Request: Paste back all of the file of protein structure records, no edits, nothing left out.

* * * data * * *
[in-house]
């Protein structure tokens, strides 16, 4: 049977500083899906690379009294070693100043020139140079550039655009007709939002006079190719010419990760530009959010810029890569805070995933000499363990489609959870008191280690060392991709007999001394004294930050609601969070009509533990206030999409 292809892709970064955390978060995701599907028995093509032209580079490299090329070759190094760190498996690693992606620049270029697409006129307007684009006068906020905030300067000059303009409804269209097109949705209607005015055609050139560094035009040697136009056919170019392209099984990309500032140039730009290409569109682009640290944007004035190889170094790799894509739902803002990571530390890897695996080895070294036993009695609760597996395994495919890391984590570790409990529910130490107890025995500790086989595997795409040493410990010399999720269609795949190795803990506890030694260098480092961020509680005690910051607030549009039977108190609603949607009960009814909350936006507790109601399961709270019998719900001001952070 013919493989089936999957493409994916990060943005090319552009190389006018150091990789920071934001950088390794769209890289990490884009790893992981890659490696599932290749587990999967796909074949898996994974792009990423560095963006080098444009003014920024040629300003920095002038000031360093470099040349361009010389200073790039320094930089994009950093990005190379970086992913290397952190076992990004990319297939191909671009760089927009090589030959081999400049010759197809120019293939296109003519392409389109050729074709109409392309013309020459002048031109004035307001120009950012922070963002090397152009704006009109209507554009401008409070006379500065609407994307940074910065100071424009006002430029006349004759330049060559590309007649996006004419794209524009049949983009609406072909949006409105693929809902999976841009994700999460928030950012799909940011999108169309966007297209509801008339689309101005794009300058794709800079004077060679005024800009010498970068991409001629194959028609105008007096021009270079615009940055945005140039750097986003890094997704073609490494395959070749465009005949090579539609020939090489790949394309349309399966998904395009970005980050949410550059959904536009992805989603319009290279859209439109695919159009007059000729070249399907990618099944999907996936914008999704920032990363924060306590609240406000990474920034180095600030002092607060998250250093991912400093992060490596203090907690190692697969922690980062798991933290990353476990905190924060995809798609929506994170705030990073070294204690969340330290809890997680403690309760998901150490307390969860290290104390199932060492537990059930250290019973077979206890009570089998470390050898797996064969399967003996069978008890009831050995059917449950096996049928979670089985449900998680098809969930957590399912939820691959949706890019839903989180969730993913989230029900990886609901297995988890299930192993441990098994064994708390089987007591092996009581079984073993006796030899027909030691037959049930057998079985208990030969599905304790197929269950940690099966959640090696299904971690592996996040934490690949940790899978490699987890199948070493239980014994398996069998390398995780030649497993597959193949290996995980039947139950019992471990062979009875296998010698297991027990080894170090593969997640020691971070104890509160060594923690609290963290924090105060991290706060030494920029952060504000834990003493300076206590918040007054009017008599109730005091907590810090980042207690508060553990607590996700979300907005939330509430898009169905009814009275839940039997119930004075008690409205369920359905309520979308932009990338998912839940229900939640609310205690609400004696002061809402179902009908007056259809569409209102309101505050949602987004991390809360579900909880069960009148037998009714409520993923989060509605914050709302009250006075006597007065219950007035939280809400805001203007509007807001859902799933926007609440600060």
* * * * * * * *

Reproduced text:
[in-house]
């Protein structure tokens, strides 16, 4: 049977500083899906690379009294070693100043020139140079550039655009007709939002006079190719010419990760530009959010810029890569805070995933000499363990489609959870008191280690060392991709007999001394004294930050609601969070009509533990206030999409 292809892709970064955390978060995701599907028995093509032209580079490299090329070759190094760190498996690693992606620049270029697409006129307007684009006068906020905030300067000059303009409804269209097109949705209607005015055609050139560094035009040697136009056919170019392209099984990309500032140039730009290409569109682009640290944007004035190889170094790799894509739902803002990571530390890897695996080895070294036993009695609760597996395994495919890391984590570790409990529910130490107890025995500790086989595997795409040493410990010399999720269609795949190795803990506890030694260098480092961020509680005690910051607030549009039977108190609603949607009960009814909350936006507790109601399961709270019998719900001001952070 013919493989089936999957493409994916990060943005090319552009190389006018150091990789920071934001950088390794769209890289990490884009790893992981890659490696599932290749587990999967796909074949898996994974792009990423560095963006080098444009003014920024040629300003920095002038000031360093470099040349361009010389200073790039320094930089994009950093990005190379970086992913290397952190076992990004990319297939191909671009760089927009090589030959081999400049010759197809120019293939296109003519392409389109050729074709109409392309013309020459002048031109004035307001120009950012922070963002090397152009704006009109209507554009401008409070006379500065609407994307940074910065100071424009006002430029006349004759330049060559590309007649996006004419794209524009049949983009609406072909949006409105693929809902999976841009994700999460928030950012799909940011999108169309966007297209509801008339689309101005794009300058794709800079004077060679005024800009010498970068991409001629194959028609105008007096021009270079615009940055945005140039750097986003890094997704073609490494395959070749465009005949090579539609020939090489790949394309349309399966998904395009970005980050949410550059959904536009992805989603319009290279859209439109695919159009007059000729070249399907990618099944999907996936914008999704920032990363924060306590609240406000990474920034180095600030002092607060998250250093991912400093992060490596203090907690190692697969922690980062798991933290990353476990905190924060995809798609929506994170705030990073070294204690969340330290809890997680403690309760998901150490307390969860290290104390199932060492537990059930250290019973077979206890009570089998470390050898797996064969399967003996069978008890009831050995059917449950096996049928979670089985449900998680098809969930957590399912939820691959949706890019839903989180969730993913989230029900990886609901297995988890299930192993441990098994064994708390089987007591092996009581079984073993006796030899027909030691037959049930057998079985208990030969599905304790197929269950940690099966959640090696299904971690592996996040934490690949940790899978490699987890199948070493239980014994398996069998390398995780030649497993597959193949290996995980039947139950019992471990062979009875296998010698297991027990080894170090593969997640020691971070104890509160060594923690609290963290924090105060991290706060030494920029952060504000834990003493300076206590918040007054009017008599109730005091907590810090980042207690508060553990607590996700979300907005939330509430898009169905009814009275839940039997119930004075008690409205369920359905309520979308932009990338998912839940229900939640609310205690609400004696002061809402179902009908007056259809569409209102309101505050949602987004991390809360579900909880069960009148037998009714409520993923989060509605914050709302009250006075006597007065219950007035939280809400805001203007509007807001859902799933926007609440600060």